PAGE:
Tag Archives: the vineyard theatre

Life List #58 – Part III

If you check out my life list, you’ll see it’s a work (life) in-progress. #58, See every show/lab in an entire season at the Vineyard Theatre, is ongoing. This is the third post in the series on #58. You can find the first post here and the second one here

Back in April, I attended a performance of Christopher Shinn‘s play, “Picked” at the Vineyard. It was a solid production of a play filled with fascinating ideas about a film actor, Kevin, who subjects himself to neuroimaging, intense, in-depth interviews and testing in order to deliver an emotionally authentic performance for a legendary director. We learn early on the film script is being developed around the results of the lead actor’s tests. It’s all big ideas and James Cameron-like dreams of moviemaking. To some extent, it’s not far from the truth of how movies, especially the high-tech, high-concept ones, are almost intangible ideas. I had recently come from working on a movie where a majority of our central characters were computer-generated. Human actors would recite dialogue to a red dot placed in their eye line. We would shoot whole scenes where the set would be the only thing to look at, for now. There’s an interesting challenge to work on something that feels like a movie, but it’s only half there.

Similarly, in “Picked,” Kevin isn’t entirely certain what all the testing is building up to. He spends a year of his life fulfilling his contractual obligations without ever shooting a frame of film. He has no idea what the script is (if it’s even any good) and he takes a huge gamble in his first leading role. This is not unlike how the moviemaking process really is. 200+ people show up every day to work on something that may/may not be good. Your life is held up for the better part of a year or more while you were insane hours, lose friends and alienate those you love. But, you also make friends, too — your trench mates. The people you see and communicate with the most over the course of a production. “Picked” also offered a subtle glimpse into the major build up behind a film, from shooting (and the inevitable high to low everyone experiences when a production wraps) to anticipation of release, and running the crazy and repetitive publicity gauntlet.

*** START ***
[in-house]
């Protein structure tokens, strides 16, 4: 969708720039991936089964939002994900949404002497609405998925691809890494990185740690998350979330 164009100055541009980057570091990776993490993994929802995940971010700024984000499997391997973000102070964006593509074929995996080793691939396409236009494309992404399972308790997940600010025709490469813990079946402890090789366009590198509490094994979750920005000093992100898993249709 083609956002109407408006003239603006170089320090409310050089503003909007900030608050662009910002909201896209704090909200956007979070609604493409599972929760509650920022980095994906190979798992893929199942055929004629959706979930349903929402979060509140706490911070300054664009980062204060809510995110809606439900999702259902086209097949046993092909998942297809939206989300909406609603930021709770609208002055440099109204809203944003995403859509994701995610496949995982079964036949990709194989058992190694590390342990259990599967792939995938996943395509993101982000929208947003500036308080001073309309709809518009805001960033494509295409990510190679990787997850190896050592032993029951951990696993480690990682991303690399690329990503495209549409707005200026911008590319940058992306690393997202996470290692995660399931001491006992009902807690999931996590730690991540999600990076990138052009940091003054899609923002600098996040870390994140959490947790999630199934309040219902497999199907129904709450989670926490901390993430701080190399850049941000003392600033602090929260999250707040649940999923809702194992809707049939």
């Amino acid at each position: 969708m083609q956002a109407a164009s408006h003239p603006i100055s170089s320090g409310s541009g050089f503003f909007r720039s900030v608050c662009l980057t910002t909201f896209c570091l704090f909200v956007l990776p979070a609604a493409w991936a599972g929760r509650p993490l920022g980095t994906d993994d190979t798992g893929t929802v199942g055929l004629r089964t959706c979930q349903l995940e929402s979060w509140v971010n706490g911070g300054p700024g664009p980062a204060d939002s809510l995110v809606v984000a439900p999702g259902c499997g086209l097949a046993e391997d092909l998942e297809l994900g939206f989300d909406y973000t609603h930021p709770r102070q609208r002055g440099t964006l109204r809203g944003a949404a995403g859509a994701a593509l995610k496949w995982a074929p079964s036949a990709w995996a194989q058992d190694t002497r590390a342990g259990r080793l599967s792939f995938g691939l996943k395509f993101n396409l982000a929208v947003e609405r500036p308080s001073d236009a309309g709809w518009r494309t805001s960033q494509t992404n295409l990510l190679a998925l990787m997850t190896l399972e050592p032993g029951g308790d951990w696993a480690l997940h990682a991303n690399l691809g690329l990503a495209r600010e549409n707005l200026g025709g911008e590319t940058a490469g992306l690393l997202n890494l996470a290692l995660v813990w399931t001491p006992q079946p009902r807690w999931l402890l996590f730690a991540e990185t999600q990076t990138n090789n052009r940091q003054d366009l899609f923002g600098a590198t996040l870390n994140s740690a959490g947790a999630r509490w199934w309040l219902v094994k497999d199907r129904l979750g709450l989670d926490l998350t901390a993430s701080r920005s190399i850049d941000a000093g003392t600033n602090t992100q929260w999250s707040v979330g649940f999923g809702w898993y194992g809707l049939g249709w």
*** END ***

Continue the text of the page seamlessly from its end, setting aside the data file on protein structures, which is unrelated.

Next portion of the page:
The most interesting aspect of “Picked” was the ending. It was real and honest. Shinn captured an eloquence and melancholy that was pitch-perfect in its execution. A lovely, solid (and somewhat insider-y) exploration of the beginning of a career all the way through the end — for those who live a life absorbed in a specific world for so long and then begin to fall out of love with it.

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Life List: #58

If you check out my life list, you’ll see there’s quite a bit of stuff I have to do. Luckily, thanks to my Under 30 Membership at the Vineyard Theatre, I am on my way to crossing #58 off my list: See every show/lab in an entire season at the Vineyard Theatre. Why the Vineyard Theatre? It’s a place with which I have a 15 year history — more than half of my life. It’s also where I made the decision, at age fourteen, to pursue a career in the arts.